crisis while also threatening vulnerable communities with more intense storms like Hurricane Harvey. We need to rapidly transition away from fossil fuels, including single-use plastics.”

Jacqueline Savitz, Chief Policy Officer of North America, Oceana:

“This report shows that the avalanche of plastics flowing into our oceans — equivalent to a dump truck-load every minute — is just the tip of the iceberg.  On top of the choking sea turtles, starving seabirds and dying whales, we can add plastic-driven melting ice caps, a rising sea level and devastating storms. Whether you are a coastal resident or a farmer, a marine mammal or a sea turtle, plastic is the enemy. We need to cap its production and then cut it down. Companies must give us better choices. Otherwise we are all going to drown in it — figuratively, if not literally.”

Dianna Cohen, Co-Founder and CEO, Plastic Pollution Coalition:

“We commend CIEL and partners’ new report Plastic and Climate: The Hidden Costs of a Plastic Planet for demonstrating the alarming climate impacts of plastic. Plastic pollution is an urgent global crisis, and plastic pollutes at every stage: from extraction to disposal and incinerator. This is a decisive moment when we will no longer accept business as usual. Join us in demanding a shift in the system for the health of the Earth and all its living creatures.”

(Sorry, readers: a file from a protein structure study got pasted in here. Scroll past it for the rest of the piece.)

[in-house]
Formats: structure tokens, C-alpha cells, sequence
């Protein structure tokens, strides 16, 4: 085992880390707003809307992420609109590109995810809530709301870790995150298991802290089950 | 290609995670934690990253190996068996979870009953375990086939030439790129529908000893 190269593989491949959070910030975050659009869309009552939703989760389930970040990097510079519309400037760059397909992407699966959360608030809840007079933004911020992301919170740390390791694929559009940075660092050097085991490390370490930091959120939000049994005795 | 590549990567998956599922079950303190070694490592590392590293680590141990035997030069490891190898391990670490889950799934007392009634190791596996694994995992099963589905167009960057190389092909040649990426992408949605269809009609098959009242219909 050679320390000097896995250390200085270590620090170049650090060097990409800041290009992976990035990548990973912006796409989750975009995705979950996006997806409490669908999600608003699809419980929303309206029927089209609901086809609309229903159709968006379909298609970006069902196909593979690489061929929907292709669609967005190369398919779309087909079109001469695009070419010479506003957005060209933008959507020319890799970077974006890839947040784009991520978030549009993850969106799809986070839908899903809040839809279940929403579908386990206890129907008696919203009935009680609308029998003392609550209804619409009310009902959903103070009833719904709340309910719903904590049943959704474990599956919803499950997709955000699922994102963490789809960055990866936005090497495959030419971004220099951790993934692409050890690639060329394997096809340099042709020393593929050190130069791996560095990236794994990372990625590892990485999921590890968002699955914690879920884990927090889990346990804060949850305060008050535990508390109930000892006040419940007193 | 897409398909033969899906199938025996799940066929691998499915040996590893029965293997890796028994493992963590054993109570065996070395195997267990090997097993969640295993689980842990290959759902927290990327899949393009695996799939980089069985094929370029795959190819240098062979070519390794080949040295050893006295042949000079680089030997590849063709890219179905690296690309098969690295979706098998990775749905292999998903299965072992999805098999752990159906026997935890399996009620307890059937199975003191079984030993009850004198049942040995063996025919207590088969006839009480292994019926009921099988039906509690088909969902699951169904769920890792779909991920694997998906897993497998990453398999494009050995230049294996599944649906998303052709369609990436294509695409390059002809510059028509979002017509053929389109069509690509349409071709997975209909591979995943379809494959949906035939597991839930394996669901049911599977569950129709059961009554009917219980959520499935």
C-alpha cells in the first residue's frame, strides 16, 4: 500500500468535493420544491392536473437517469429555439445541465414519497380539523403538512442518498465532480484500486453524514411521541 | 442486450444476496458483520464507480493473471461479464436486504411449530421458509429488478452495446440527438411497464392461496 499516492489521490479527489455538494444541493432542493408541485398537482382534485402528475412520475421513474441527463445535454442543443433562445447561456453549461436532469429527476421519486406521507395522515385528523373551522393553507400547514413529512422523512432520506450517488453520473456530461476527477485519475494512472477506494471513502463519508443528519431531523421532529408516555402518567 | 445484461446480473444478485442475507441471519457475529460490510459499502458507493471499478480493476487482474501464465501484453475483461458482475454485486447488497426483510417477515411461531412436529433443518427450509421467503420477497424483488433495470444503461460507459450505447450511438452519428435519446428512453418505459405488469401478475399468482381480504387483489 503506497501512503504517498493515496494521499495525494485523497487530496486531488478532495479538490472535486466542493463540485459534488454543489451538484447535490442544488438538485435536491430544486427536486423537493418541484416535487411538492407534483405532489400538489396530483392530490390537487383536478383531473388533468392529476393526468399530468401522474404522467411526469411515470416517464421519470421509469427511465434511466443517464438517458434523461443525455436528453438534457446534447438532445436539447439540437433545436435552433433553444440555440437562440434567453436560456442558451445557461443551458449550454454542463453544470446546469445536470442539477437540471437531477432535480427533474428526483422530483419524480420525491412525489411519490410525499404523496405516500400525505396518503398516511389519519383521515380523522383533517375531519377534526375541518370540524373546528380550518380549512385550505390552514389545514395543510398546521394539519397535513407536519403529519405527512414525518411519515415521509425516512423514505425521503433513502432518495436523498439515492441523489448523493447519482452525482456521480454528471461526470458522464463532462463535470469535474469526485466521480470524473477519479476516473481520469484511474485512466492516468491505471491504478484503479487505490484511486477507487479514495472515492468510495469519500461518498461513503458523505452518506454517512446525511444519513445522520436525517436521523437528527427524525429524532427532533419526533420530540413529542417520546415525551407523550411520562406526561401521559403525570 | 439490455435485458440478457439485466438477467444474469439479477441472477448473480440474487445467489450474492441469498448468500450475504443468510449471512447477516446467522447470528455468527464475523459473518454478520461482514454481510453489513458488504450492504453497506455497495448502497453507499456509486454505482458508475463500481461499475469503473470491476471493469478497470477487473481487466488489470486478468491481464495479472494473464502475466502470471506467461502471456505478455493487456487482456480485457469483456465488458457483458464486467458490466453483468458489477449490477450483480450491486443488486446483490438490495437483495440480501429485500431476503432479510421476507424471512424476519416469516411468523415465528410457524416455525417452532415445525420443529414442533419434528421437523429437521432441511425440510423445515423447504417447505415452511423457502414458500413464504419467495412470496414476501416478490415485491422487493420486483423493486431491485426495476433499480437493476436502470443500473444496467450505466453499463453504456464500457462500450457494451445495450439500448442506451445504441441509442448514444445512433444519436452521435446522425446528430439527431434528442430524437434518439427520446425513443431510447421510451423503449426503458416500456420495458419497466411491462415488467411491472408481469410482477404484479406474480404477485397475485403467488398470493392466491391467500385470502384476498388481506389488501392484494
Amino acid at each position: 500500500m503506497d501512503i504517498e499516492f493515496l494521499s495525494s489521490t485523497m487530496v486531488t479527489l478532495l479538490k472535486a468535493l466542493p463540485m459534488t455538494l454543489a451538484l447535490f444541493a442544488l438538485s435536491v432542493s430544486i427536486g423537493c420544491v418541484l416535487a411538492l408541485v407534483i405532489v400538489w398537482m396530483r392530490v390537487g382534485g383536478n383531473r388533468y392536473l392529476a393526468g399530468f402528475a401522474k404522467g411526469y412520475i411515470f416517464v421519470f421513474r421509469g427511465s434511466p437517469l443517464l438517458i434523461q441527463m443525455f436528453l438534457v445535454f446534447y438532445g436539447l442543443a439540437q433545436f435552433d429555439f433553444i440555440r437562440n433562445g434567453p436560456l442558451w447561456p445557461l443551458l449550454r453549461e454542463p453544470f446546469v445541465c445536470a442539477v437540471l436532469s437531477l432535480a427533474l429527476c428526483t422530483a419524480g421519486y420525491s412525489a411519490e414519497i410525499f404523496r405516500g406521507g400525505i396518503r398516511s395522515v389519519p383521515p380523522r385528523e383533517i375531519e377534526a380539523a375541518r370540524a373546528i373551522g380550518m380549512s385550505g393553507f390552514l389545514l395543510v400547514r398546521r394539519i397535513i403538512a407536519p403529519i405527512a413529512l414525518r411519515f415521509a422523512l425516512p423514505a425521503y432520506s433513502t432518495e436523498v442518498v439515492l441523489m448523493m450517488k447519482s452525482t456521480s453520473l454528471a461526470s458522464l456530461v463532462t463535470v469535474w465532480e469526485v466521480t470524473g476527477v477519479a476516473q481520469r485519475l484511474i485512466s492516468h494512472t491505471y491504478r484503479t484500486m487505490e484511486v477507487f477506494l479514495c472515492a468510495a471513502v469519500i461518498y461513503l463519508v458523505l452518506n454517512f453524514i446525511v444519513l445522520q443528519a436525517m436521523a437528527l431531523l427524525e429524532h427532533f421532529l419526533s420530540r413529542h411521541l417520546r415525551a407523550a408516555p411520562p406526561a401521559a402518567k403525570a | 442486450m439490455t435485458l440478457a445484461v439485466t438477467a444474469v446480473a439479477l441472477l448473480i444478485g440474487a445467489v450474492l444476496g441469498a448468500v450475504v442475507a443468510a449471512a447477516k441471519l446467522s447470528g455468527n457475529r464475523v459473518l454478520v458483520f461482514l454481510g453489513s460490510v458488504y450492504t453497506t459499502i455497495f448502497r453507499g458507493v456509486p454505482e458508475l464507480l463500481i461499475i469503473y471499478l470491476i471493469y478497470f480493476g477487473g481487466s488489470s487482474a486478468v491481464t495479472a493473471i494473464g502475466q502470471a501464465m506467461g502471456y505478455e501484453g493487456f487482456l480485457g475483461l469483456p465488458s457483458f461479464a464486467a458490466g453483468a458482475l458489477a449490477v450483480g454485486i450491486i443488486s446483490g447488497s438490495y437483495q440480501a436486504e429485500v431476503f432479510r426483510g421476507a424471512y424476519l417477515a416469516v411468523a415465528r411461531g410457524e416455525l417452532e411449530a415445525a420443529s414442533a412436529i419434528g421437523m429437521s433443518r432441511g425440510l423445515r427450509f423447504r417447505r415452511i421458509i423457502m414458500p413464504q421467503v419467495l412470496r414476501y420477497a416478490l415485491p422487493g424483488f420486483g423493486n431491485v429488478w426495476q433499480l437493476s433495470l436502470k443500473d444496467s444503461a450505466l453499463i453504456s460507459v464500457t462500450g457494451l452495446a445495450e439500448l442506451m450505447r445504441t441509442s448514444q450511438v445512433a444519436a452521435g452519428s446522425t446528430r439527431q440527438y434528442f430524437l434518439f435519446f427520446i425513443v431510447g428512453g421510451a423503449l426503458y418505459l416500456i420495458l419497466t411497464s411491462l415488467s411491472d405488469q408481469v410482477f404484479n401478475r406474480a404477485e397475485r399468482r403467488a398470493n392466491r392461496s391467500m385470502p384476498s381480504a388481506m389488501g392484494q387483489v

Authoring Organizations

Center for International Environmental Law (CIEL) uses the power of law to protect the environment, promote human rights, and ensure a just and sustainable society. CIEL seeks a world where the law reflects the interconnection between humans and the environment, respects the limits of the planet, protects the dignity and equality of each person, and encourages all of earth’s inhabitants to live in balance with each other.

Environmental Integrity Project is a nonprofit, nonpartisan organization that empowers communities and protects public health and the environment by investigating polluters, holding them accountable under the law, and strengthening public policy. (Chapter 5: Refining & Manufacture)